Even though Islam is one of the fastest-growing religions in the United States, many Muslims feel they are not fully accepted as Americans. Some of the mistrust is the result of terrorism carried out by extremists who say they act on behalf of Islam.
But, as VOA's Greg Flakus reports from Dallas, American leaders of the Islamic Society of North America are trying to counter that negative image with what they say is the real face of Islam in America.
Several hundred Muslims from the central region of the United States came together in Dallas to discuss their commitment to Islam and to their country. Many American Muslims feel their fellow citizens may not appreciate their commitment to this country and its values.
One man said of his fellow Muslims, "They are also as American as apple pie. This is our country. Anything bad that happens to this country, that is our loss also."
"Yeah, we are red, white, and blue," said another conference attendee.
The Secretary General of the Islamic Society of North America, Sayyid Muhammad Syeed, says American Muslims, loyal to both their religion and their country, can serve as a bridge between America and Muslims in other countries.
"The Muslims in America have to play a major role in promoting a better understanding between America and the Muslim world and we are honored to recognize that role."
But following the terrorist attacks of September 11, 2001, many American Muslims have felt under siege.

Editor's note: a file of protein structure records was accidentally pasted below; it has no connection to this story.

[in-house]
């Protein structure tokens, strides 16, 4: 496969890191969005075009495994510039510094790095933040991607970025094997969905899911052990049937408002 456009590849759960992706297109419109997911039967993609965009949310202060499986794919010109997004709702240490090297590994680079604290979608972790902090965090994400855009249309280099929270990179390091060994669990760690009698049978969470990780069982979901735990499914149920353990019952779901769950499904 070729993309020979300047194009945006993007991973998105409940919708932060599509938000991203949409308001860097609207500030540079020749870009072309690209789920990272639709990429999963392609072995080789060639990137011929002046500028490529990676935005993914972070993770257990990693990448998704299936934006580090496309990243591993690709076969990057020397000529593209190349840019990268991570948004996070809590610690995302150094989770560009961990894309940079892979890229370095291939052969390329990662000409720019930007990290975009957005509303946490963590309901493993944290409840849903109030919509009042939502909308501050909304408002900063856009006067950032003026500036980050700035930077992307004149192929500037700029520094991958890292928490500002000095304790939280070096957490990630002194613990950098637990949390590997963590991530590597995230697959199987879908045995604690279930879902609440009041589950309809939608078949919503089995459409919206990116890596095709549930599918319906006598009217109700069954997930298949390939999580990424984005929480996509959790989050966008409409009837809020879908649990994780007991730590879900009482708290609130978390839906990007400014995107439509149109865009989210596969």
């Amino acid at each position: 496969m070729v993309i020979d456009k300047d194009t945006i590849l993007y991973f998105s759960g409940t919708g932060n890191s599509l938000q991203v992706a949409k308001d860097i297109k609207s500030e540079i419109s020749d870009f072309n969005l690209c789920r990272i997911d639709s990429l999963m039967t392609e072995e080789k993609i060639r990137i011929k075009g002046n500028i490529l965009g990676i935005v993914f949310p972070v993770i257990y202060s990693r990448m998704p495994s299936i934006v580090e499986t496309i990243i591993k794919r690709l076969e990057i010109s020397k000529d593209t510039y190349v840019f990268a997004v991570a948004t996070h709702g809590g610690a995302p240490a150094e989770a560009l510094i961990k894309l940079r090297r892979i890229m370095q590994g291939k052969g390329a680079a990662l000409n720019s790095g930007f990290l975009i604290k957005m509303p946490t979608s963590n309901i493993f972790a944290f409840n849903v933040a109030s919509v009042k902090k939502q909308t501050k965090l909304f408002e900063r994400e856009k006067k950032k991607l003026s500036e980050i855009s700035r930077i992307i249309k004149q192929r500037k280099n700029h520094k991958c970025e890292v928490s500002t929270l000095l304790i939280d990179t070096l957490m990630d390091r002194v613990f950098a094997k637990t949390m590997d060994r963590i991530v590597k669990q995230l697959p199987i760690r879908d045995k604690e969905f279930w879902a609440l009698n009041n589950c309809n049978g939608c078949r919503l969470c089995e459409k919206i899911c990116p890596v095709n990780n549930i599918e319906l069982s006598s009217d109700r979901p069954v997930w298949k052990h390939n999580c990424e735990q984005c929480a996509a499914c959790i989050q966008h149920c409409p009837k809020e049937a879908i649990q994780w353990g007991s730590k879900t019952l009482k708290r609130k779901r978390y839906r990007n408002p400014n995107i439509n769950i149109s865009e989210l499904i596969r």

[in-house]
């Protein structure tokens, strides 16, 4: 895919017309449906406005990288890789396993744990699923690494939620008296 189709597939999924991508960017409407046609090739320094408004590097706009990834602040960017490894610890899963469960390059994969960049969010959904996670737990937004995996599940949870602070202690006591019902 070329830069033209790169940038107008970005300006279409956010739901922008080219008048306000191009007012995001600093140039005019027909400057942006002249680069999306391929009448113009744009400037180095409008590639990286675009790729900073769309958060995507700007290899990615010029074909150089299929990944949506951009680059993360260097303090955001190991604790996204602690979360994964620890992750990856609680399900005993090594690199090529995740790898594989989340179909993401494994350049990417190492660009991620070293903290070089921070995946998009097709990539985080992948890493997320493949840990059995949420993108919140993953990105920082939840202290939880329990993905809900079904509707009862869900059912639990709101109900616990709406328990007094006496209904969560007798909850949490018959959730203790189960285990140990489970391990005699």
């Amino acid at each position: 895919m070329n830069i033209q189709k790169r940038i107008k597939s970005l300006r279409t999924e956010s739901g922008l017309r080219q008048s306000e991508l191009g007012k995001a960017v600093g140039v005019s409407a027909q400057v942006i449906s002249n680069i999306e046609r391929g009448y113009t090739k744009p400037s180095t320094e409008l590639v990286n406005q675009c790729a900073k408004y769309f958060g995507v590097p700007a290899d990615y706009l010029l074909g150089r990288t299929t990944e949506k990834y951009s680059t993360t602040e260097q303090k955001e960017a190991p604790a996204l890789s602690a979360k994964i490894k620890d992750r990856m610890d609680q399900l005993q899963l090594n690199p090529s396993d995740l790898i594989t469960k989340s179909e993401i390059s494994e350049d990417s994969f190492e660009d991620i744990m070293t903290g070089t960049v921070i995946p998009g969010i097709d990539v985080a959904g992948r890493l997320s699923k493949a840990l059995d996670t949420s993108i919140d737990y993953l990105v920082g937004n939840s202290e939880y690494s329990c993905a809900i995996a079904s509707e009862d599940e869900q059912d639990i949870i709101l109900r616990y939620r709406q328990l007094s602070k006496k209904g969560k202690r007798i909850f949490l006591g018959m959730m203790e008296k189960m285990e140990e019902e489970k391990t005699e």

Conference speaker Ameena Jandali, a Muslim from California who came to the religion through her Indian father, says some Americans still see Islam as a "foreign" religion.
"I have had white American converts be told, ‘Go back to your country!’ because there is an assumption that you are not part of this country," recounted Ms. Jandali.
But, Ms. Jandali says, there have been Muslims in America since colonial times and immigration from other countries is not the biggest factor in the growth of the religion here.
"Sixty percent of all American Muslims are indigenous, meaning they were born and raised in this country and that counters the view that Muslims are foreigners, immigrants, that they do not speak good English."
But the distrust can go both ways. Some American converts to Islam have felt prejudice from immigrant Muslims.
Abdullah Fulton, of Austin, Texas, sees this as a backlash to the war on terrorism following the 2001 attacks on New York City and Washington. "After 9/11, I hate to say it, but there was such a paranoia injected into the Muslim communities that I think I was looked at with some suspicion after 9/11, which is really a shame, but I guess it is understandable," he said.
As Islam grows through converts, immigration, and especially new generations of Muslims born and raised in America, the future of Islam in the United States will be shaped by young people who grow up feeling both fully Muslim and fully American.